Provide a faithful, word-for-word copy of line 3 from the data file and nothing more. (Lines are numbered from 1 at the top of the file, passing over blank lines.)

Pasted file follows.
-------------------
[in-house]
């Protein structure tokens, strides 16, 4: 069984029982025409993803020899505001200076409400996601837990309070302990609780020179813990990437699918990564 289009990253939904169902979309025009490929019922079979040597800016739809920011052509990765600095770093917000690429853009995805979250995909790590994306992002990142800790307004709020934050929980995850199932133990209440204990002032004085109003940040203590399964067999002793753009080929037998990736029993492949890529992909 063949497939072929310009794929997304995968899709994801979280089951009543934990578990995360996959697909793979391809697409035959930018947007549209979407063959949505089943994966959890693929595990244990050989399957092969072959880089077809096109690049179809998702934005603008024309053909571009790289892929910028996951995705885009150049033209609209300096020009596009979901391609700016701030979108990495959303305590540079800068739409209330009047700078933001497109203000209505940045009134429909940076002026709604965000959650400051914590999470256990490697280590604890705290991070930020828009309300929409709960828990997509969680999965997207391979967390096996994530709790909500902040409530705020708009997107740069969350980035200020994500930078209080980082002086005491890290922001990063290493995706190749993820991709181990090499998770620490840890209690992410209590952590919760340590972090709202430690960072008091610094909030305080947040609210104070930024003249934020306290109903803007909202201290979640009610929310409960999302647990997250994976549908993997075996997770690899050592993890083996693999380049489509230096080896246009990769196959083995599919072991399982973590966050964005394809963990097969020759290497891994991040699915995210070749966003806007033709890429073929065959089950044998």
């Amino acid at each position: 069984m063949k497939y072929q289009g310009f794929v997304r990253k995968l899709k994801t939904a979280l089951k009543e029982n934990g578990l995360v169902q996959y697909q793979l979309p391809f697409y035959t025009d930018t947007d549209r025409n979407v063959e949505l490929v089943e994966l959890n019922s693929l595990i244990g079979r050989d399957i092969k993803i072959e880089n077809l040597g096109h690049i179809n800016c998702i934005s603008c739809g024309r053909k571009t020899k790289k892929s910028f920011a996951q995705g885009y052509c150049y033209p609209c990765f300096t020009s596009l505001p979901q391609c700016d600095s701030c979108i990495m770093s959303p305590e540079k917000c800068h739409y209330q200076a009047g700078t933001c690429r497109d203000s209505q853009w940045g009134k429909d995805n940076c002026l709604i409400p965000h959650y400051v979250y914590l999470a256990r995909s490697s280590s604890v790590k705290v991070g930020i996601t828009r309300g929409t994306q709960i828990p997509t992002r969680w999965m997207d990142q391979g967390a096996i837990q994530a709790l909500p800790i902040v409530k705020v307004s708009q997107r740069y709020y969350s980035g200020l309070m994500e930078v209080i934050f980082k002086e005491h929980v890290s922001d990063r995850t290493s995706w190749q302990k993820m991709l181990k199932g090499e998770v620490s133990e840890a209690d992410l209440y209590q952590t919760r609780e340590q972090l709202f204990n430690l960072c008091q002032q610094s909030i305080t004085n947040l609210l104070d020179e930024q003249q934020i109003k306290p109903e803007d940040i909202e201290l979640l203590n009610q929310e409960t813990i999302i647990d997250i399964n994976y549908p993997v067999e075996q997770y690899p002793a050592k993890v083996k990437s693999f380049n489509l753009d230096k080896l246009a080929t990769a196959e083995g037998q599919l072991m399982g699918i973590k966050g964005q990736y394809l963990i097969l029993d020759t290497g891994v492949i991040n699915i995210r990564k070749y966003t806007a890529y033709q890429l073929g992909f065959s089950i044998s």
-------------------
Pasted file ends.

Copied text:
């Amino acid at each position: 069984m063949k497939y072929q289009g310009f794929v997304r990253k995968l899709k994801t939904a979280l089951k009543e029982n934990g578990l995360v169902q996959y697909q793979l979309p391809f697409y035959t025009d930018t947007d549209r025409n979407v063959e949505l490929v089943e994966l959890n019922s693929l595990i244990g079979r050989d399957i092969k993803i072959e880089n077809l040597g096109h690049i179809n800016c998702i934005s603008c739809g024309r053909k571009t020899k790289k892929s910028f920011a996951q995705g885009y052509c150049y033209p609209c990765f300096t020009s596009l505001p979901q391609c700016d600095s701030c979108i990495m770093s959303p305590e540079k917000c800068h739409y209330q200076a009047g700078t933001c690429r497109d203000s209505q853009w940045g009134k429909d995805n940076c002026l709604i409400p965000h959650y400051v979250y914590l999470a256990r995909s490697s280590s604890v790590k705290v991070g930020i996601t828009r309300g929409t994306q709960i828990p997509t992002r969680w999965m997207d990142q391979g967390a096996i837990q994530a709790l909500p800790i902040v409530k705020v307004s708009q997107r740069y709020y969350s980035g200020l309070m994500e930078v209080i934050f980082k002086e005491h929980v890290s922001d990063r995850t290493s995706w190749q302990k993820m991709l181990k199932g090499e998770v620490s133990e840890a209690d992410l209440y209590q952590t919760r609780e340590q972090l709202f204990n430690l960072c008091q002032q610094s909030i305080t004085n947040l609210l104070d020179e930024q003249q934020i109003k306290p109903e803007d940040i909202e201290l979640l203590n009610q929310e409960t813990i999302i647990d997250i399964n994976y549908p993997v067999e075996q997770y690899p002793a050592k993890v083996k990437s693999f380049n489509l753009d230096k080896l246009a080929t990769a196959e083995g037998q599919l072991m399982g699918i973590k966050g964005q990736y394809l963990i097969l029993d020759t290497g891994v492949i991040n699915i995210r990564k070749y966003t806007a890529y033709q890429l073929g992909f065959s089950i044998s």